ToastToast reflects a pitcher's performance, or lack thereof. A pitcher who is performing well has no reason to be concerned about toast. A pitcher who's getting hit hard may be toast.
Fatigue reflects a pitcher's wear-and-tear in relation to their endurance. As a pitcher's pitch count grows, he will start to fatigue. If a pitcher's fatigue gets below a certain threshold, he will be pulled.
It's a good idea to start in the middle and work your way up or down. Setting either of these tendencies to the highest or lowest values can yield results much greater than you may expect!
Each of these factors combine to create the toast value. The higher the value, the greater chance the pitcher will be toast.
A pitcher's toast value is compared to his toast threshold, which is based on a fixed value plus the manager's toast setting. If the toast value is greater than the toast threshold, the manager makes a call to the bullpen.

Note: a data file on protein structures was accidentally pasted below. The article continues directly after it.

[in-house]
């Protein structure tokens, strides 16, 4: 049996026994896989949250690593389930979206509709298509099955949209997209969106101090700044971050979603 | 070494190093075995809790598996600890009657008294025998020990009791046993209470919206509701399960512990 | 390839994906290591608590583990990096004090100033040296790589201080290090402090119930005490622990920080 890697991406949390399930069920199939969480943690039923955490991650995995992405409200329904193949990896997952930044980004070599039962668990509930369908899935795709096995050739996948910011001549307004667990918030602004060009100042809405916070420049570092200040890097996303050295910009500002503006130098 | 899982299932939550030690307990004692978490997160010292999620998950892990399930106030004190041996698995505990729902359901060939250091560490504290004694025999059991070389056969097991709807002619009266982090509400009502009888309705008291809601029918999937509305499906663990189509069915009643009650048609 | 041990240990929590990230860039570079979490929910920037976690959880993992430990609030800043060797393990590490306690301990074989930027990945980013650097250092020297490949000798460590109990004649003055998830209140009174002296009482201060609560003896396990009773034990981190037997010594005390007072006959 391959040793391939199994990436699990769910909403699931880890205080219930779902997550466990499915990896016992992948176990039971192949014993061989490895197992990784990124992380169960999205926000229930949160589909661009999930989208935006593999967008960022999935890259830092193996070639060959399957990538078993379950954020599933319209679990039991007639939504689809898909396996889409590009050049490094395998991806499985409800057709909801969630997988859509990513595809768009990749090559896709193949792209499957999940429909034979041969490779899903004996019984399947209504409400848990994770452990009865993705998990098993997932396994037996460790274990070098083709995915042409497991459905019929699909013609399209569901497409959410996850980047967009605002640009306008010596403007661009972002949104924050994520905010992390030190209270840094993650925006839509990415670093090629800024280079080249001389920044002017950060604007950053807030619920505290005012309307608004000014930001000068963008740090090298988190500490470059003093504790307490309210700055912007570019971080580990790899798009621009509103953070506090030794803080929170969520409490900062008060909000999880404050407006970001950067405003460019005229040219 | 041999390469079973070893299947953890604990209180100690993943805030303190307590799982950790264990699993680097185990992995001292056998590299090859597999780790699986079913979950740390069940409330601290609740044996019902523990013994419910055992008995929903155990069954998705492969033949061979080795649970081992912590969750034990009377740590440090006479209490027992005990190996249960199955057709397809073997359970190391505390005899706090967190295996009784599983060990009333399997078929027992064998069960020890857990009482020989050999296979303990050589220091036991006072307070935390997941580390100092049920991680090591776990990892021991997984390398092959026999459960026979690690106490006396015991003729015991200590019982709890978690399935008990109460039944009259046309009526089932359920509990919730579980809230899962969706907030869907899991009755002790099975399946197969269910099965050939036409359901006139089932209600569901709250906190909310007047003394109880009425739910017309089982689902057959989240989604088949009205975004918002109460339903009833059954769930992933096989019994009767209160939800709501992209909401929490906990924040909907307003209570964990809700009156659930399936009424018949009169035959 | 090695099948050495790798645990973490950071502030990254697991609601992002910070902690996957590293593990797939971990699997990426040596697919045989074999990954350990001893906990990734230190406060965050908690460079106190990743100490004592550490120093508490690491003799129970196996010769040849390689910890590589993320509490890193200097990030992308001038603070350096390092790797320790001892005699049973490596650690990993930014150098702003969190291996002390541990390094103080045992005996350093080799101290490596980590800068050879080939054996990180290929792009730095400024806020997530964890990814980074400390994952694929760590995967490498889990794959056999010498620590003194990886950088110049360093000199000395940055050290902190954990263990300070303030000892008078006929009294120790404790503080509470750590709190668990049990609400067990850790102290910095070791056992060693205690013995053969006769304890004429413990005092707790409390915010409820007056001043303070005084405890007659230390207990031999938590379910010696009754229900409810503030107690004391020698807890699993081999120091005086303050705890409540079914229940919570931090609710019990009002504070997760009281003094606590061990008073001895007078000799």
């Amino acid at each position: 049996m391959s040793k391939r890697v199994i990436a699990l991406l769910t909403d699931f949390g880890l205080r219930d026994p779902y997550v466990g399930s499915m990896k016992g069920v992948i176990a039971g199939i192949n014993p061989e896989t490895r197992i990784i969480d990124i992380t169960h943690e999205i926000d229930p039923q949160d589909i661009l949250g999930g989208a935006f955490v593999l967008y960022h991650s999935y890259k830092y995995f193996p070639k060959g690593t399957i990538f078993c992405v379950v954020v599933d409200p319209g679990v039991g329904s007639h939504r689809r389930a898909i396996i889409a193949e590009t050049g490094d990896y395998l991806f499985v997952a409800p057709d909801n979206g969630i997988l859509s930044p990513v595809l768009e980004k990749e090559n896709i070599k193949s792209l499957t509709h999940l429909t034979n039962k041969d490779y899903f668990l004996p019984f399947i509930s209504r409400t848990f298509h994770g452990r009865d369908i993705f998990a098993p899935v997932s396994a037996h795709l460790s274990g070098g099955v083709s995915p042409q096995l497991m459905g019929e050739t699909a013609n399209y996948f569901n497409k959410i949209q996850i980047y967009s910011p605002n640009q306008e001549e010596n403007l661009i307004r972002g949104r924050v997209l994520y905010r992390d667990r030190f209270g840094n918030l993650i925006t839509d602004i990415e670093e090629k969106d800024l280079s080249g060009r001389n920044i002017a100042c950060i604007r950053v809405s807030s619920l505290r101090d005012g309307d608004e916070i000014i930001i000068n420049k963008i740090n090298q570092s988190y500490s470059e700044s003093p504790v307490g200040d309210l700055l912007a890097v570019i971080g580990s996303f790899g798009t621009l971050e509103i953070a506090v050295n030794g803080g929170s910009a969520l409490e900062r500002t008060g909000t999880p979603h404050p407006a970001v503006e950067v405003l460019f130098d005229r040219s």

BeyondSpecial thecircumstances toastwith value system are some other parameters which can cause a pitcher to be considered toast, or could override the manager's decision and keep the pitcher in the game. Among these are:closers:
Fatigue checks for starting pitchers are only made at the start of the inning, except in the following circumstances:
The decision to bring in a setup man or closer is based on the game situation:
The manager setting to "Always use closer in save situation?" will bring in the closer in all circumstances when it is the 9th inning or later and it is a save situation. The only exception is when the closer's fatigue is below the Relief Pitchers manager's rest settings for when to pull relievers.
The preferred order taken is based on the first successful match to the criteria below:
For the dual-slot roles (MR1/MR2 and SU1/SU2), the decision on which pitcher to bring in is based on the following criteria:
As a result, the dual-slot roles are good places to combine a left-handed and right-handed pitcher.